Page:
“You should have been there!” is truly an understatement when it comes to a recent excursion to Southeast Asia by the members of the International Waterlily and Water Gardening Society (IWGS). It’s hard to know where to even begin; there was so much to see.
Arriving at night in Chiang Mai, the largest city in Thailand’s northern province of the same name, we were pretty well worn out after 25 hours or so of travel. Three-wheeled Tuk-tuk taxis and motorcycles crisscrossed through lanes of traffic as we made our way to our hotel, the Lotus Hotel Pang Suan Kaew. Getting out of the air conditioned van, the humid heat of the Asian climate was apparent immediately, sticking with us the rest of our time in this fascinating part of the world.
The first day in the city was a relaxing, on your own, sort of day, one perfect for exploring. A walk through the narrow streets and alleys that never seemed to go where you thought they should proved to be our first encounter with an endless array of water gardens. Peering through a backyard gate we were eyed by a tiny lady watering her flowers. Cautiously greeting her, we asked if we could photograph her water garden. She smiled broadly and invited us in. She was so proud of her pond and lotus and seemed thrilled to show it off to us, strangers from a foreign land. She even had cut tropical water lilies and lotus buds and food offerings as a central part of an ancestral shrine she had positioned in her garden, a very common sight throughout Thailand.
Postage stamp backyards are adorned with Buddhist treasures accented with orchids, tropical plants, lotus, water lilies and bog plants. The focal points in their gardens are the water plants in beautiful ceramic vases of all shapes and colors. It seemed that every nook and cranny was decorated with something, but the best for us were the aquatic plants that abound. Nestled into landscapes everywhere were bowls of water plants. Tropical water lilies in pots are sunk into the ground and treated as focal points or rows of them as borders. With the limited space of a bowl, the water is shallow and the leaves overflow the pot and look more like domes of leaves rather than leaves flat on the water.
Lotus, a sacred icon of the Buddhist population, is found literally everywhere. Ornate vases and bowls are on display in front of stores, restaurants, street corners and even gas stations. The importance of the lotus gave it the same prominence we give to annual flower gardens. But beyond the normal landscape uses, street vendors throughout this city sold bouquets of lotus and even single flowers alongside the fruits, vegetables, fish and trinkets. We even had lotus juice one morning at breakfast!
That is not to say the water lily was forgotten. In the tropical climate of our Thai hosts, they planted annual water lilies almost as frequently as the lotus. The Queen Sirikit Botanical gardens, a 560-acre garden paradise, north of Chiang Mai was a highlight of the northern portion of our IWGS tour. After a delicious Thai meal in the garden visitor center, the staff opened their gardens and collections for us to browse. Many new varieties of tropical and hardy water lilies unknown to us in the United States were in their peak condition under lightly cloudy skies, perfect for photography. Inside the conservatories were tropical plant displays, cacti collections, Victoria and water lily gardens as well. Outdoors we found many water lily varieties in large containers, identified and in full bloom.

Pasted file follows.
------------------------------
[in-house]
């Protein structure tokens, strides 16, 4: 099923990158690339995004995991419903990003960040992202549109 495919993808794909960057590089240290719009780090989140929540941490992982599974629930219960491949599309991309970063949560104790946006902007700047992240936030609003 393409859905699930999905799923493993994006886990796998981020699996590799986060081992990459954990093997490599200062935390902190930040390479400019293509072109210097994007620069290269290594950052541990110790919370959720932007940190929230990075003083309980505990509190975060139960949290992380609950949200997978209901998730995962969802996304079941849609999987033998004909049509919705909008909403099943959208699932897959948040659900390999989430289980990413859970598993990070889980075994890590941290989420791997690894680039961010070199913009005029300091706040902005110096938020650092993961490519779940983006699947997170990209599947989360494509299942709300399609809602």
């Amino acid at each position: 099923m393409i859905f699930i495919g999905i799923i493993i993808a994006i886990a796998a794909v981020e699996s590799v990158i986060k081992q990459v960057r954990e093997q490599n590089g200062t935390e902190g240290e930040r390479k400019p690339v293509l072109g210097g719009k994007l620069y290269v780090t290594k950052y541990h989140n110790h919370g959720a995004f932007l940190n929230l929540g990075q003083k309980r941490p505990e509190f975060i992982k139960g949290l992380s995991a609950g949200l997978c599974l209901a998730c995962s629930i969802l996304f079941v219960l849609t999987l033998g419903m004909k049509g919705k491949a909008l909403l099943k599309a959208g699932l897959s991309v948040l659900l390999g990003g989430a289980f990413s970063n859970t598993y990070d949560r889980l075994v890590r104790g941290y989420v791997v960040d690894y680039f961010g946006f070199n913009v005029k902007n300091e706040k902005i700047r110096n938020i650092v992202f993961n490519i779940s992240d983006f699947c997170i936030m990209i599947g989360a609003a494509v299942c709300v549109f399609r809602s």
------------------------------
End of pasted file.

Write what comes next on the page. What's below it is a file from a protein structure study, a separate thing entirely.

Another great trip we made was to the Royal Flora Ratchaphruek Horticulture Expo, also near Chiang Mai. This vast botanical garden was opened specially for us since it is otherwise closed to the public at this time. Finely manicured gardens surrounded a beautiful Buddhist temple, theme-based exhibition gardens and pavilions for educational purposes. These gardens were built for the eightieth birthday of their King and were opened for only three months for the celebration. The grounds are still immaculately maintained in anticipation of the decision to reopen to the public.
What struck me as notable overall in Thailand was the intense use of aquatic plants and of moving water everywhere, from public gardens to street corners, private gardens to vendors and storefronts. The prevalence of water in their everyday life was amazing. Perhaps the fact that they obtain much of their food from water accounts for the importance of water to their culture. They eat rice with every meal and fish in many Thai dishes.
A water feature seen in numerous places around Chiang Mai is the Vase overflowing with water, similar to the Disappearing fountains that have become recently popular in the U.S. The vases are perched in the water with gurgling water flowing over the rim and back into the pond. Occasionally, the pottery is bubbling over into a bed of ornamental stones that cover a reservoir of water similar to that which is seen in the United States.
This first part of our conference held in Chiang Mai, Thailand was only the beginning of a great cross-cultural event with representatives from thirteen countries from all around the globe. Often (but not always) held in the United States, the annual symposium is an opportunity for educational as well as cultural exposure, featuring some of the best of a cross section of water gardening enthusiasts. From nursery professional to hobbyist, academics to authors and photographers, the IWGS offers a unique look at our water gardening industry.
This is the first part of a two-part article detailing the symposium in Thailand. The next issue of will feature the second phase of the IWGS conference. The group made their way to Bangkok, Thailand for another fantastic look at the fascinating culture of the Thai people and their land.
About the IWGS
Click or call for more information about this non-profit international group, with membership spanning the entire field and the globe. www.iwgs.org or 941.756.0880